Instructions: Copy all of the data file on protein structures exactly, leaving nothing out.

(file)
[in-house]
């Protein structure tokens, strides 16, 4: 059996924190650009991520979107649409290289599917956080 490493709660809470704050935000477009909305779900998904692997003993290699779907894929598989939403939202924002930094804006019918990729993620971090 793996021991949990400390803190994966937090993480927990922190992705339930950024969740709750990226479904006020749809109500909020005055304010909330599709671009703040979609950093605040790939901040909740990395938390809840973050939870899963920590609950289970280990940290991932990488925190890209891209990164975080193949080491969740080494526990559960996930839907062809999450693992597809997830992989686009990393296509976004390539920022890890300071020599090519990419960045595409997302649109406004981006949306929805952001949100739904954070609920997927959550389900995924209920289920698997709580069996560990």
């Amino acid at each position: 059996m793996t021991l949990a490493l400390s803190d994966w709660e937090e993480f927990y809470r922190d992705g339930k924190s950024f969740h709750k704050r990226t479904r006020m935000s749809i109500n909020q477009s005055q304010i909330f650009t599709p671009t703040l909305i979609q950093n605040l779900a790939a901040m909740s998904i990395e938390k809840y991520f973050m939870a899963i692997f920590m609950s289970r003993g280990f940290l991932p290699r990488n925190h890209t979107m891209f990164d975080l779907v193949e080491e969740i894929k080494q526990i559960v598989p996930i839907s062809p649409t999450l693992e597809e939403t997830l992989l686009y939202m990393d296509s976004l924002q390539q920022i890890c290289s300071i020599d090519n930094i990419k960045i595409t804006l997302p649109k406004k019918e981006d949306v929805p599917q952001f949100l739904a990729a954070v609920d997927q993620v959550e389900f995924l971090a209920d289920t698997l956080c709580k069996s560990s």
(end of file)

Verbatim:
[in-house]
């Protein structure tokens, strides 16, 4: 059996924190650009991520979107649409290289599917956080 490493709660809470704050935000477009909305779900998904692997003993290699779907894929598989939403939202924002930094804006019918990729993620971090 793996021991949990400390803190994966937090993480927990922190992705339930950024969740709750990226479904006020749809109500909020005055304010909330599709671009703040979609950093605040790939901040909740990395938390809840973050939870899963920590609950289970280990940290991932990488925190890209891209990164975080193949080491969740080494526990559960996930839907062809999450693992597809997830992989686009990393296509976004390539920022890890300071020599090519990419960045595409997302649109406004981006949306929805952001949100739904954070609920997927959550389900995924209920289920698997709580069996560990």
């Amino acid at each position: 059996m793996t021991l949990a490493l400390s803190d994966w709660e937090e993480f927990y809470r922190d992705g339930k924190s950024f969740h709750k704050r990226t479904r006020m935000s749809i109500n909020q477009s005055q304010i909330f650009t599709p671009t703040l909305i979609q950093n605040l779900a790939a901040m909740s998904i990395e938390k809840y991520f973050m939870a899963i692997f920590m609950s289970r003993g280990f940290l991932p290699r990488n925190h890209t979107m891209f990164d975080l779907v193949e080491e969740i894929k080494q526990i559960v598989p996930i839907s062809p649409t999450l693992e597809e939403t997830l992989l686009y939202m990393d296509s976004l924002q390539q920022i890890c290289s300071i020599d090519n930094i990419k960045i595409t804006l997302p649109k406004k019918e981006d949306v929805p599917q952001f949100l739904a990729a954070v609920d997927q993620v959550e389900f995924l971090a209920d289920t698997l956080c709580k069996s560990s």